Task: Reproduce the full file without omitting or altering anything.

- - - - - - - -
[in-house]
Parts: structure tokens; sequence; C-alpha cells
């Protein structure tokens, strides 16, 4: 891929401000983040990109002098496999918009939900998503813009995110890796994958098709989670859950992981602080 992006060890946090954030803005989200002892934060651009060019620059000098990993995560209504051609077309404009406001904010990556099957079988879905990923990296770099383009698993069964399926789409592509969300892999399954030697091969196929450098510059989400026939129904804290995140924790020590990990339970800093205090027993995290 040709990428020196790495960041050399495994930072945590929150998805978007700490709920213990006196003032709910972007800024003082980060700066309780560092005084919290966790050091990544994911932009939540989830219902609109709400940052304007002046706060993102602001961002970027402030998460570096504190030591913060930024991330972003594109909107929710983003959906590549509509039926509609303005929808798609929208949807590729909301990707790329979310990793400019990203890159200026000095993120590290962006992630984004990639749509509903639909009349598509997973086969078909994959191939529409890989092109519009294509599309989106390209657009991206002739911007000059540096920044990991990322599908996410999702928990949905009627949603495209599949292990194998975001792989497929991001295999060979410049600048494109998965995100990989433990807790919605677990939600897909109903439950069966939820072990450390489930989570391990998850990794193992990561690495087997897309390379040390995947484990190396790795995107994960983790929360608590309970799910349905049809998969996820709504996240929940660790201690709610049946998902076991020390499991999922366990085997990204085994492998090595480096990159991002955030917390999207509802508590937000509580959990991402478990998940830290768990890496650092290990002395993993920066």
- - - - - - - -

[in-house]
Parts: structure tokens; sequence; C-alpha cells
């Protein structure tokens, strides 16, 4: 891929401000983040990109002098496999918009939900998503813009995110890796994958098709989670859950992981602080 992006060890946090954030803005989200002892934060651009060019620059000098990993995560209504051609077309404009406001904010990556099957079988879905990923990296770099383009698993069964399926789409592509969300892999399954030697091969196929450098510059989400026939129904804290995140924790020590990990339970800093205090027993995290 040709990428020196790495960041050399495994930072945590929150998805978007700490709920213990006196003032709910972007800024003082980060700066309780560092005084919290966790050091990544994911932009939540989830219902609109709400940052304007002046706060993102602001961002970027402030998460570096504190030591913060930024991330972003594109909107929710983003959906590549509509039926509609303005929808798609929208949807590729909301990707790329979310990793400019990203890159200026000095993120590290962006992630984004990639749509509903639909009349598509997973086969078909994959191939529409890989092109519009294509599309989106390209657009991206002739911007000059540096920044990991990322599908996410999702928990949905009627949603495209599949292990194998975001792989497929991001295999060979410049600048494109998965995100990989433990807790919605677990939600897909109903439950069966939820072990450390489930989570391990998850990794193992990561690495087997897309390379040390995947484990190396790795995107994960983790929360608590309970799910349905049809998969996820709504996240929940660790201690709610049946998902076991020390499991999922366990085997990204085994492998090595480096990159991002955030917390999207509802508590937000509580959990991402478990998940830290768990890496650092290990002395993993920066």